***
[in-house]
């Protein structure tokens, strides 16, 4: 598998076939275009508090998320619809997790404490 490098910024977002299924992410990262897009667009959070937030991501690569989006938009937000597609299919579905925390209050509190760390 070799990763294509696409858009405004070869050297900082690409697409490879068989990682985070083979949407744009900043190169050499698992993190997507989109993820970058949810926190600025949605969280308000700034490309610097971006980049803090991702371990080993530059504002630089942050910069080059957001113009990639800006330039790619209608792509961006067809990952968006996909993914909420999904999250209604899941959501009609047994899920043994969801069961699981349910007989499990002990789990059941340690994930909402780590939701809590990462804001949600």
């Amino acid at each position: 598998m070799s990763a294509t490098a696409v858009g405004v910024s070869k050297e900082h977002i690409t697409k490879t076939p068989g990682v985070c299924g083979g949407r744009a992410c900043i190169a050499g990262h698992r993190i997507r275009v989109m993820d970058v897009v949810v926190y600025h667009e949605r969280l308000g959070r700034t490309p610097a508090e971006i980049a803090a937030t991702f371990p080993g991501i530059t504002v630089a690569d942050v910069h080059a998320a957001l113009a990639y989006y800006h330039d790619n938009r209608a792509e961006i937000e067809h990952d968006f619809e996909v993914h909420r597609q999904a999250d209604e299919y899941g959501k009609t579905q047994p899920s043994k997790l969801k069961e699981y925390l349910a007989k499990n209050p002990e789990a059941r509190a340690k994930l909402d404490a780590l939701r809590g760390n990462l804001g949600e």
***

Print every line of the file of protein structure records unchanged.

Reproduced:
[in-house]
């Protein structure tokens, strides 16, 4: 598998076939275009508090998320619809997790404490 490098910024977002299924992410990262897009667009959070937030991501690569989006938009937000597609299919579905925390209050509190760390 070799990763294509696409858009405004070869050297900082690409697409490879068989990682985070083979949407744009900043190169050499698992993190997507989109993820970058949810926190600025949605969280308000700034490309610097971006980049803090991702371990080993530059504002630089942050910069080059957001113009990639800006330039790619209608792509961006067809990952968006996909993914909420999904999250209604899941959501009609047994899920043994969801069961699981349910007989499990002990789990059941340690994930909402780590939701809590990462804001949600």
């Amino acid at each position: 598998m070799s990763a294509t490098a696409v858009g405004v910024s070869k050297e900082h977002i690409t697409k490879t076939p068989g990682v985070c299924g083979g949407r744009a992410c900043i190169a050499g990262h698992r993190i997507r275009v989109m993820d970058v897009v949810v926190y600025h667009e949605r969280l308000g959070r700034t490309p610097a508090e971006i980049a803090a937030t991702f371990p080993g991501i530059t504002v630089a690569d942050v910069h080059a998320a957001l113009a990639y989006y800006h330039d790619n938009r209608a792509e961006i937000e067809h990952d968006f619809e996909v993914h909420r597609q999904a999250d209604e299919y899941g959501k009609t579905q047994p899920s043994k997790l969801k069961e699981y925390l349910a007989k499990n209050p002990e789990a059941r509190a340690k994930l909402d404490a780590l939701r809590g760390n990462l804001g949600e």